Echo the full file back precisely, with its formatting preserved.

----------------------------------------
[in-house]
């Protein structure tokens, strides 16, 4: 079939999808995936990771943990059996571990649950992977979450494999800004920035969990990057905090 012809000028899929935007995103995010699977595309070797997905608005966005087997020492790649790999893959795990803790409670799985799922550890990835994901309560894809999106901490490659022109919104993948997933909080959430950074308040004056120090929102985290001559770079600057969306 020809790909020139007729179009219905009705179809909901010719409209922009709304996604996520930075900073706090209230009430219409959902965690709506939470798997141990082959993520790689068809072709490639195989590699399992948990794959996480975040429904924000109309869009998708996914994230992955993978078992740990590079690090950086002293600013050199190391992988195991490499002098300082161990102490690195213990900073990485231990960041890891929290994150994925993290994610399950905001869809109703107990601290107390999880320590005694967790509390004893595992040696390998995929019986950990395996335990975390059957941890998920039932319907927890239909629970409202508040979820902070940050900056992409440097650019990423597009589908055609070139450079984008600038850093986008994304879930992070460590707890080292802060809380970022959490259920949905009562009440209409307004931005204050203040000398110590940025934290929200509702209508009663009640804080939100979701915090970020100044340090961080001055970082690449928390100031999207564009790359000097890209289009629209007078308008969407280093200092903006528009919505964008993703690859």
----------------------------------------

[in-house]
């Protein structure tokens, strides 16, 4: 079939999808995936990771943990059996571990649950992977979450494999800004920035969990990057905090 012809000028899929935007995103995010699977595309070797997905608005966005087997020492790649790999893959795990803790409670799985799922550890990835994901309560894809999106901490490659022109919104993948997933909080959430950074308040004056120090929102985290001559770079600057969306 020809790909020139007729179009219905009705179809909901010719409209922009709304996604996520930075900073706090209230009430219409959902965690709506939470798997141990082959993520790689068809072709490639195989590699399992948990794959996480975040429904924000109309869009998708996914994230992955993978078992740990590079690090950086002293600013050199190391992988195991490499002098300082161990102490690195213990900073990485231990960041890891929290994150994925993290994610399950905001869809109703107990601290107390999880320590005694967790509390004893595992040696390998995929019986950990395996335990975390059957941890998920039932319907927890239909629970409202508040979820902070940050900056992409440097650019990423597009589908055609070139450079984008600038850093986008994304879930992070460590707890080292802060809380970022959490259920949905009562009440209409307004931005204050203040000398110590940025934290929200509702209508009663009640804080939100979701915090970020100044340090961080001055970082690449928390100031999207564009790359000097890209289009629209007078308008969407280093200092903006528009919505964008993703690859």